“I’ve made it clear to the Prime Minister and Iraq’s other leaders that America’s commitment is not open-ended. If the Iraqi government does not follow through on its promises, it will lose the support of the American people — and it will lose the support of the Iraqi people.” (Note: Um, with two-thirds of Americans against the war and against the build-up and two-thirds of Iraqi citizens opposing the U.S. occupation and thinking it’s okay to kill American troops? What’s our threat, here? We’ll drop trow in the Iraqi’s general direction and shame them all? Flip ‘em the bird?)
“Succeeding in Iraq also requires defending its territorial integrity and stabilizing the region in the face of extremist challenges. This begins with addressing Iran and Syria. These two regimes are allowing terrorists and insurgents to use their territory to move in and out of Iraq. Iran is providing material support for attacks on American troops. We will disrupt the attacks on our forces. We’ll interrupt the flow of support from Iran and Syria. And we will seek out and destroy the networks providing advanced weaponry and training to our enemies in Iraq.” (Note: Another episode of NeoCons Gone Wild.)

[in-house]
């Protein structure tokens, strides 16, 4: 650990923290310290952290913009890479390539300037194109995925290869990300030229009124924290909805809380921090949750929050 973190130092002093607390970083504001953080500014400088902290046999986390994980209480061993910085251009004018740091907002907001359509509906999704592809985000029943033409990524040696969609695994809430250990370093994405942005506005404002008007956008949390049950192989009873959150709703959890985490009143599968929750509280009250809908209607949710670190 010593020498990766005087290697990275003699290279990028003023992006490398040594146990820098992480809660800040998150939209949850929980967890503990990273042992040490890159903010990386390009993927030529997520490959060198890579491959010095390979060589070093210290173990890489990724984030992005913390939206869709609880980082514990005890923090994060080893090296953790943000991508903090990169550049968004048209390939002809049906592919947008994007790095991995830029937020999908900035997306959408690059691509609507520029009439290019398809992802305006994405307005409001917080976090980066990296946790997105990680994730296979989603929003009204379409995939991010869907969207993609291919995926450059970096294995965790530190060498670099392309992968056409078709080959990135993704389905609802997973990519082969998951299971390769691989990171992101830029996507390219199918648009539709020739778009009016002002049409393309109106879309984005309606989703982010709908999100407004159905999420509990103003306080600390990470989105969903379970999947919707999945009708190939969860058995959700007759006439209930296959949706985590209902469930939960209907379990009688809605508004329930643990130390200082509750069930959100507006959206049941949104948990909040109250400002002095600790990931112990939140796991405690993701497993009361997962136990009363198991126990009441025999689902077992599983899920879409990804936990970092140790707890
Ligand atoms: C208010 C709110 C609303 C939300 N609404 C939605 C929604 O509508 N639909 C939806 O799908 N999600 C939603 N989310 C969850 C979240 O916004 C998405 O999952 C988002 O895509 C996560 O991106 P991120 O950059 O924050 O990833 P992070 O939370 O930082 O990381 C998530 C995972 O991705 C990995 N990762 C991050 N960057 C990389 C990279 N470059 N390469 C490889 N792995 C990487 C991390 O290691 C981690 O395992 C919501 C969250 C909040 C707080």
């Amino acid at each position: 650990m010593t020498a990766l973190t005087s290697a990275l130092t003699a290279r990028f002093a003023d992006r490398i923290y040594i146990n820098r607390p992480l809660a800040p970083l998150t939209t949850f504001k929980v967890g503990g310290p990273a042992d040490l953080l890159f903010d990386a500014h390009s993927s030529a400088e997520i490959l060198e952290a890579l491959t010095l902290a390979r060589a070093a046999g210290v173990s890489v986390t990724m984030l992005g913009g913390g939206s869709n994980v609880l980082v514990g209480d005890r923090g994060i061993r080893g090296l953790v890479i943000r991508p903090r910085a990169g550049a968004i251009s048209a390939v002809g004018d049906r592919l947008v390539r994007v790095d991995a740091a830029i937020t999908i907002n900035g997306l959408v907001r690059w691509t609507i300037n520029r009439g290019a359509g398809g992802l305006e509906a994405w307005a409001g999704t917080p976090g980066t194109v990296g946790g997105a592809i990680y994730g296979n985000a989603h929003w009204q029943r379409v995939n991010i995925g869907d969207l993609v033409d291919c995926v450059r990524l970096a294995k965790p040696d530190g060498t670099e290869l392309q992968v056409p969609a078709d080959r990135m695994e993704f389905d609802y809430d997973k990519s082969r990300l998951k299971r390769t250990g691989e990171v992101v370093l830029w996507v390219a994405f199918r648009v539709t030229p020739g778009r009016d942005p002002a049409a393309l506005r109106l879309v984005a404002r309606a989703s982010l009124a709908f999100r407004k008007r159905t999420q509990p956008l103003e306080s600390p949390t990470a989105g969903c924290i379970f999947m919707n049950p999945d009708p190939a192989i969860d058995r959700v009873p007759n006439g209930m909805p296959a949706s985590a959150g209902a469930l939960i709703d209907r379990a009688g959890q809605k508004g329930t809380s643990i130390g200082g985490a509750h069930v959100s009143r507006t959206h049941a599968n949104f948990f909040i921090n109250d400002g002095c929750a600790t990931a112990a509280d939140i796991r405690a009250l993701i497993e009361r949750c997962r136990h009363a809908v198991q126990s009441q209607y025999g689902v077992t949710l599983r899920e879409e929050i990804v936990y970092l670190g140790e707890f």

“The challenge playing out across the broader Middle East is more than a military conflict. It is the decisive ideological struggle of our time. On one side are those who believe in freedom and moderation. On the other side are extremists who kill the innocent, and have declared their intention to destroy our way of life.” (Note: Is the latter any way to describe our domestic and foreign policies, George?)
“Victory will not look like the ones our fathers and grandfathers achieved. There will be no surrender ceremony on the deck of a battleship.” (Note: ‘Cause battleships tend not to function well in the middle of a desert.)